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I want to solve the following exercise, and I thankfully welcome some hints. Note that this is not homework.

Problem: Let $1 < p,q < \infty$ be conjugate exponents. Assume $f_k \rightarrow f$ in $(L^p, \| \cdot \|_p)$ and that $g_k \rightarrow g$ weakly in $(L^q, \| \cdot \|_q)$. Show that $f_k g_k \rightarrow fg$ weakly in $(L^1, \| \cdot \|_1)$.

I realize that normed convergence implies weak convergence and that $(L^q)^\ast$ can be identified with $L^p$. What I need to show is that

$$|\phi(f_k g_k) - \phi(f g)| \rightarrow 0, \ \ \forall \phi \in (L^1)^\ast$$

which follows if I can show $\| f_k g_k - f g \|_1 \rightarrow 0$, since

$$|\phi(f_k g_k) - \phi(f g)| \leq \|\phi \| \| f_k g_k - f g \|_1.$$

Thank you in advance!

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Any assumption on the measure space? – Davide Giraudo Dec 7 '12 at 19:18
No, unfortunately not. – DoubleTrouble Dec 7 '12 at 20:05
up vote 2 down vote accepted

In the $\sigma$-finite case, we can try this. The dual space of $L^1$ can be identified with $L^\infty$, so what you have to show is that for all $\phi\in L^\infty$, we have $$\int_X f_ng_n\phi\to \int_X fg\phi.$$ We have $$ \left|\int_X f_ng_n\phi- \int_X fg\phi\right|\leqslant \lVert \phi\rVert_\infty\lVert f-f_n\rVert_p\sup_k\lVert g_k\rVert_q+\left|\int_X fg_n\phi- \int_X fg\phi\right|. $$ Now use the fact that $\sup_k\lVert g_k\rVert_q$ is finite and $f\phi\in L^p$.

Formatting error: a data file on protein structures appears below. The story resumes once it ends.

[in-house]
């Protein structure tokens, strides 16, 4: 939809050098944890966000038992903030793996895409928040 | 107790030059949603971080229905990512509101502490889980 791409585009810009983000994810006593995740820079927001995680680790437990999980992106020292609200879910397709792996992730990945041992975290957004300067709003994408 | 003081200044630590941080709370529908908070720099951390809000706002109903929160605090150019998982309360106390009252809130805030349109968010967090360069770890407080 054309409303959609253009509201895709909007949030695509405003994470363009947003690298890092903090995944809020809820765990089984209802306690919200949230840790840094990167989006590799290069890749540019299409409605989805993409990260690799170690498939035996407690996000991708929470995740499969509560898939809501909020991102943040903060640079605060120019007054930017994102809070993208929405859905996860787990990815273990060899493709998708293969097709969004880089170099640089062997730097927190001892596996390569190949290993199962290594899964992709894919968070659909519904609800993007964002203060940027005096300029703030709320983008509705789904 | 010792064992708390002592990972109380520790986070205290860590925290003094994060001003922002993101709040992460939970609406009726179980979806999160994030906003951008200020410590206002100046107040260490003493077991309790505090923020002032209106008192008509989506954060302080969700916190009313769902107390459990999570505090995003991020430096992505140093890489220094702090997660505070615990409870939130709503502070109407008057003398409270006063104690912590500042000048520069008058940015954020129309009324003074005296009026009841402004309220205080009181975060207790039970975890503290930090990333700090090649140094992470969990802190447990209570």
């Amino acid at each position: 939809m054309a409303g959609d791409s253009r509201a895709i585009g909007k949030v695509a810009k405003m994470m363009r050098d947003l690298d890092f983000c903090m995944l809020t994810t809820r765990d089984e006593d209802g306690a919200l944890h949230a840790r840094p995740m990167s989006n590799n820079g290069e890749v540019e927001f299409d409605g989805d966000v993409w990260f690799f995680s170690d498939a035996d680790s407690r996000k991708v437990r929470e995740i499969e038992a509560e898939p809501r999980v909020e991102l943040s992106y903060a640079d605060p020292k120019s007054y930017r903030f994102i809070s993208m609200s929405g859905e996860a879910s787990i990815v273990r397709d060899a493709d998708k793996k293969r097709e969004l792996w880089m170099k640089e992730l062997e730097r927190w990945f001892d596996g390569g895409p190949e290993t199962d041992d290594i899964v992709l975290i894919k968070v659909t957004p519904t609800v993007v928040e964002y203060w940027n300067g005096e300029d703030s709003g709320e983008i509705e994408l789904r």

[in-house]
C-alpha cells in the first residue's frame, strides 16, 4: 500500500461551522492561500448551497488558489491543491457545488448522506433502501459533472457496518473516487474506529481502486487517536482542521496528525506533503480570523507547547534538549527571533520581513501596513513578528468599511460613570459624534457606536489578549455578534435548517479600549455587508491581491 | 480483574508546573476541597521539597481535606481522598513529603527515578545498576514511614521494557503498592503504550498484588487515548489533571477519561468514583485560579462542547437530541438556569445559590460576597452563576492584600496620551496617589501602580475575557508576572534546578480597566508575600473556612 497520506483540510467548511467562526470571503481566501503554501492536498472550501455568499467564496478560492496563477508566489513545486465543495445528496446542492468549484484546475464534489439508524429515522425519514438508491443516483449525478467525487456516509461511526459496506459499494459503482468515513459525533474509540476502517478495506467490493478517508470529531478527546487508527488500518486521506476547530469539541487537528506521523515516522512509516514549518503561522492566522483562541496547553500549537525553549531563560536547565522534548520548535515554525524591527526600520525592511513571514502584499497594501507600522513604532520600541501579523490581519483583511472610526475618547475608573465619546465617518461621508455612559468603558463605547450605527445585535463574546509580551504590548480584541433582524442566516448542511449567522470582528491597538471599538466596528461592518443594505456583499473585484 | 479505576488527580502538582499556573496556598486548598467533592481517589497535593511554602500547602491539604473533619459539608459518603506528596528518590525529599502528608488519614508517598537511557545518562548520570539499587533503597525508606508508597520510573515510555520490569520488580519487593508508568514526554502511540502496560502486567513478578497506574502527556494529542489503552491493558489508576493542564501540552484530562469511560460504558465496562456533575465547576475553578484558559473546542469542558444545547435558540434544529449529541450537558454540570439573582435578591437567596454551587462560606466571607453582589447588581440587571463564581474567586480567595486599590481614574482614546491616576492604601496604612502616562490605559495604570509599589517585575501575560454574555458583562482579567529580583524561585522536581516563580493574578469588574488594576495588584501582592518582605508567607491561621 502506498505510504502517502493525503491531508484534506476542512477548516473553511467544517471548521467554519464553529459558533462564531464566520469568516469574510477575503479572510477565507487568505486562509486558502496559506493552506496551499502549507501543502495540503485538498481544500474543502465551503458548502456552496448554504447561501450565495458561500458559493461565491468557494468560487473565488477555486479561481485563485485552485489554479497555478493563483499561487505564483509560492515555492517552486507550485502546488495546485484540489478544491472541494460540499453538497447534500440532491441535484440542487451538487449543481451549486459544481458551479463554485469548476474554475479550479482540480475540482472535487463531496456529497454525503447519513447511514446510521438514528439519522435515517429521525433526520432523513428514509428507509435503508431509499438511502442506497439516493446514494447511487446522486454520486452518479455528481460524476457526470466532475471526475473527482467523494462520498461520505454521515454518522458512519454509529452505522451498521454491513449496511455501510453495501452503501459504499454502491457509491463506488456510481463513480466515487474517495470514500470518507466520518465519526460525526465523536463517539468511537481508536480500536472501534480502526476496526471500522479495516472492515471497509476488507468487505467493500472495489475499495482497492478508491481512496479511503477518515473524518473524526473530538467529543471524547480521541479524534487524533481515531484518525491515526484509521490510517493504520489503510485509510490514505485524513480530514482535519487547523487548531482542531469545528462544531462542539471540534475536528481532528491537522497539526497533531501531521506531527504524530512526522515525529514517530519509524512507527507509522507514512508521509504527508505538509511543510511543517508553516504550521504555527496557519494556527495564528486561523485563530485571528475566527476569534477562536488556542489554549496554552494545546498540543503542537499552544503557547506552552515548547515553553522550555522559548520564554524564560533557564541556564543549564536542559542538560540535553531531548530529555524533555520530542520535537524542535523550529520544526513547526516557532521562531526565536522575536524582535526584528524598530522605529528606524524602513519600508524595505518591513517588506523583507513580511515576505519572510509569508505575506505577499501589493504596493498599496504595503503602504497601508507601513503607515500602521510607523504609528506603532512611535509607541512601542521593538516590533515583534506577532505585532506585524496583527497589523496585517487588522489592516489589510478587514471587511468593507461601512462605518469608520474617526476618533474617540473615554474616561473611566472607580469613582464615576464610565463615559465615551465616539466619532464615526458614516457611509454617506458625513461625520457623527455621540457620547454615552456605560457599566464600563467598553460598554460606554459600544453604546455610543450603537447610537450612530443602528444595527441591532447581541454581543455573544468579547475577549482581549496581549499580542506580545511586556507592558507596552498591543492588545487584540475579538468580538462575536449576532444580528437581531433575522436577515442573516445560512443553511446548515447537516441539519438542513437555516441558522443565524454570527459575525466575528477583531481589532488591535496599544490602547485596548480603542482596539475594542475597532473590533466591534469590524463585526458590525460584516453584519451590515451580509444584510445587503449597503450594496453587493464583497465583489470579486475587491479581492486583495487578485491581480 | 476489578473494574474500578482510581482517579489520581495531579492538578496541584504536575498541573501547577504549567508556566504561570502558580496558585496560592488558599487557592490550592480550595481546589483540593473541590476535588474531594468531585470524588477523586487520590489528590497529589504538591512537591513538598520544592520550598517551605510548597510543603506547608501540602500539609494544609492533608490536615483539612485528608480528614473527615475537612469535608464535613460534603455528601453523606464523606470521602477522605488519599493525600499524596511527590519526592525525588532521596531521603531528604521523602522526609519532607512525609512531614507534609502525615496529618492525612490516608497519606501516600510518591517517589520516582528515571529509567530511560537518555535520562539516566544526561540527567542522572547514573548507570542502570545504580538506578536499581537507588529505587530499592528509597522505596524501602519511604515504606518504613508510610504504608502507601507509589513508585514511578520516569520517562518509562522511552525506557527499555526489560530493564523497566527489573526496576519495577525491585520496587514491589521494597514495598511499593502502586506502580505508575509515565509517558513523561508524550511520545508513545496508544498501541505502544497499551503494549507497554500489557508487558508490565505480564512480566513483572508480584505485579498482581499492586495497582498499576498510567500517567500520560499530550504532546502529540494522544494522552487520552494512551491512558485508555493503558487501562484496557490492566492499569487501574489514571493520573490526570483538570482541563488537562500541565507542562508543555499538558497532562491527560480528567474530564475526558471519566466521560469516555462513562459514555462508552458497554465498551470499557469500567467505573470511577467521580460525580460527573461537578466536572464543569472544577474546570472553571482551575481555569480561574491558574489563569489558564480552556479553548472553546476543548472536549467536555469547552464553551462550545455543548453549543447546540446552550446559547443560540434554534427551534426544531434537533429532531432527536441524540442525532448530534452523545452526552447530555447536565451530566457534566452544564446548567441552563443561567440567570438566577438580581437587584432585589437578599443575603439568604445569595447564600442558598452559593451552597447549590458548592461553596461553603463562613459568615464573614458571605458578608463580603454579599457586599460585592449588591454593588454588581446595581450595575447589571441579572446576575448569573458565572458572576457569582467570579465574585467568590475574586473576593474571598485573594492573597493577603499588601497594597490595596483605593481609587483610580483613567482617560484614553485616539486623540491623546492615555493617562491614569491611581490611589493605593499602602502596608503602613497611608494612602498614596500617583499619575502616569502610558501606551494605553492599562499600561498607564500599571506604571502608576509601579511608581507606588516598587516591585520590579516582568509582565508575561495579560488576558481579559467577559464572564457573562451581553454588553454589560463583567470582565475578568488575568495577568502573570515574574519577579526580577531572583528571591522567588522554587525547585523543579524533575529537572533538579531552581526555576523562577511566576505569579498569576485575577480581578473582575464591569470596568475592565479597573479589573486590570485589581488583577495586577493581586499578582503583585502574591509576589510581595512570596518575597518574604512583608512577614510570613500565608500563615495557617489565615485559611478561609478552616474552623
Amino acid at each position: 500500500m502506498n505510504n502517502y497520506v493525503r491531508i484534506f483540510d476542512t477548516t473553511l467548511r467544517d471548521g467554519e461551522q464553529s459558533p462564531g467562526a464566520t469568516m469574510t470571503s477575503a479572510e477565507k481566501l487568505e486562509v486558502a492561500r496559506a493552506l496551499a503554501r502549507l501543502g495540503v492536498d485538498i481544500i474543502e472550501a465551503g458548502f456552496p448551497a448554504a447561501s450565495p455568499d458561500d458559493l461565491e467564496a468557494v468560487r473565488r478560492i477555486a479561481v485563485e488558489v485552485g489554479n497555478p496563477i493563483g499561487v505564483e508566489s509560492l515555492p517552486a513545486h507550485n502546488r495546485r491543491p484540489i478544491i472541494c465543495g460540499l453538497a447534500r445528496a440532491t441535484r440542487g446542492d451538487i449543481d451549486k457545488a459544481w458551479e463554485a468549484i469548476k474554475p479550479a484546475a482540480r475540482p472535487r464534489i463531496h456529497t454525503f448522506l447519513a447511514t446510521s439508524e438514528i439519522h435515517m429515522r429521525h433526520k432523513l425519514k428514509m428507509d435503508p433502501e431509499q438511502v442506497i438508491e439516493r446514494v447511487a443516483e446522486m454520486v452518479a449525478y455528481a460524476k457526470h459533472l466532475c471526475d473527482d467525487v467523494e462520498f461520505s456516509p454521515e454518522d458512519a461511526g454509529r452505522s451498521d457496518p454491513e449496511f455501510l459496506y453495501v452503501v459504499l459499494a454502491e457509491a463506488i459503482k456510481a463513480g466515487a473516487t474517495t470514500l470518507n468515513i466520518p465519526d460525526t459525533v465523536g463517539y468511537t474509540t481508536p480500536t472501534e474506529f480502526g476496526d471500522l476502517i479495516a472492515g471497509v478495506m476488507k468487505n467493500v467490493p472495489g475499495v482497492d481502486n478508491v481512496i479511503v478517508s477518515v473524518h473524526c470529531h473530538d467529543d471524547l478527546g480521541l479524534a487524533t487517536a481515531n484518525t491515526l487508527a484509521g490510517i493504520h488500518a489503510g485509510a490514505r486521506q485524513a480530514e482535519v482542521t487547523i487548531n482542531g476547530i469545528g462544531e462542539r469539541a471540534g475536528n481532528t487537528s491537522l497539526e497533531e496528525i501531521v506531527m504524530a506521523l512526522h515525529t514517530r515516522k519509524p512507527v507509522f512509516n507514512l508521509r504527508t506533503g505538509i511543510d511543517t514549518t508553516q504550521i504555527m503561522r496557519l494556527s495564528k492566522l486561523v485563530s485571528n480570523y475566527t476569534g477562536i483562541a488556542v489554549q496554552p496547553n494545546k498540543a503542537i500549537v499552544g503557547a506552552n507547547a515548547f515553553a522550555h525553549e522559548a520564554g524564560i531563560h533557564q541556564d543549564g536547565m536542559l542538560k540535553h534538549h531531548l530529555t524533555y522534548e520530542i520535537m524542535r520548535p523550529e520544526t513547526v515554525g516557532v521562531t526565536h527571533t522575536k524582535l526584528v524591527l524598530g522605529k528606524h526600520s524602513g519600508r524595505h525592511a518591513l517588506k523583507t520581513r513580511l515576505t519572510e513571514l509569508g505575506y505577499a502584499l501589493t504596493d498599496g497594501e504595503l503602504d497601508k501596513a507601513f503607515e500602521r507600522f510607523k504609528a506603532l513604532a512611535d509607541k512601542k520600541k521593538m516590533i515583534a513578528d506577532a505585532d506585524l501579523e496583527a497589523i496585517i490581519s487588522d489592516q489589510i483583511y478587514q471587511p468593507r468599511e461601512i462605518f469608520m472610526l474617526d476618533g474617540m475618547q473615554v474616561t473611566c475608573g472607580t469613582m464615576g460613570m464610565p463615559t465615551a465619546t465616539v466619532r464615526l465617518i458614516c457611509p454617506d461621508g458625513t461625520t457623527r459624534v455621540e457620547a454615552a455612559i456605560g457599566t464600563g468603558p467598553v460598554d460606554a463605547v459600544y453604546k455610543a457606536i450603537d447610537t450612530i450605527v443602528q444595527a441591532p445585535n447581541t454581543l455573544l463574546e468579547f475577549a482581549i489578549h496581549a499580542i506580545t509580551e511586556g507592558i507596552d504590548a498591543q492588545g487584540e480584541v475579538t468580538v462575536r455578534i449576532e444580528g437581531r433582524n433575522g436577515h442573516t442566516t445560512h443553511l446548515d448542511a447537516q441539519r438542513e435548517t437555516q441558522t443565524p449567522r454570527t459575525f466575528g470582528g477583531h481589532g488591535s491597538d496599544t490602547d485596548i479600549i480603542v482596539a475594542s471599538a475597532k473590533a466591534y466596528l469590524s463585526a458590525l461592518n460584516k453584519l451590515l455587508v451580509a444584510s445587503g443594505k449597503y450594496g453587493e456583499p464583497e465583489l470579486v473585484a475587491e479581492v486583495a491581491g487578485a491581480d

As no assumption is done on the measure space we are working, we have to see how to solve the problem when the measure space is not assumed $\sigma$-finite.

The functions $\{f_n\}$ and $\{g_n\}$ are fixed. Define for positive integers $n,k$, $I_{n,k}:=\{|f_n|>k^{-1}\}$ and $J_{n,k}:=\{|g_n|>k^{—1}\}$. Each of these sets has finite measure by the assumptions of integrability of powers of these functions, and if we define $X':=\bigcup_{n,k\geqslant 1}I_{n,k}\cup J_{n,k}$ with the underlying measure, we still have a measure space, which is this time $\sigma$-finite. All the integrals in the first part taken on $X$ have the same values if these ones are taken on $X'$.

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Doesn't $(L^1)^* \cong L^\infty$ require some assumptions on the measure space? $\sigma$-finiteness suffices AFAIR. – martini Dec 7 '12 at 19:16
Yes, you are right – DoubleTrouble Dec 7 '12 at 20:03
@martini You are right. Maybe taking representents for $f_n,g_n$ and working on the sets where their doesn't vanish brings us to a $\sigma$-finite space. – Davide Giraudo Dec 7 '12 at 20:07
@DavideGiraudo That should work. As $f_n \in L^p$, we have that $\{|f_n| > \frac 1k\}$ has finite measure for any $n,k$, likewise for the $g_n$. Now we can restrict ourselves to the $\sigma$-finite(!) union of these sets. – martini Dec 7 '12 at 21:33
Good idea, I will try to work out the details, and then come back and accept your answer :) – DoubleTrouble Dec 7 '12 at 22:04

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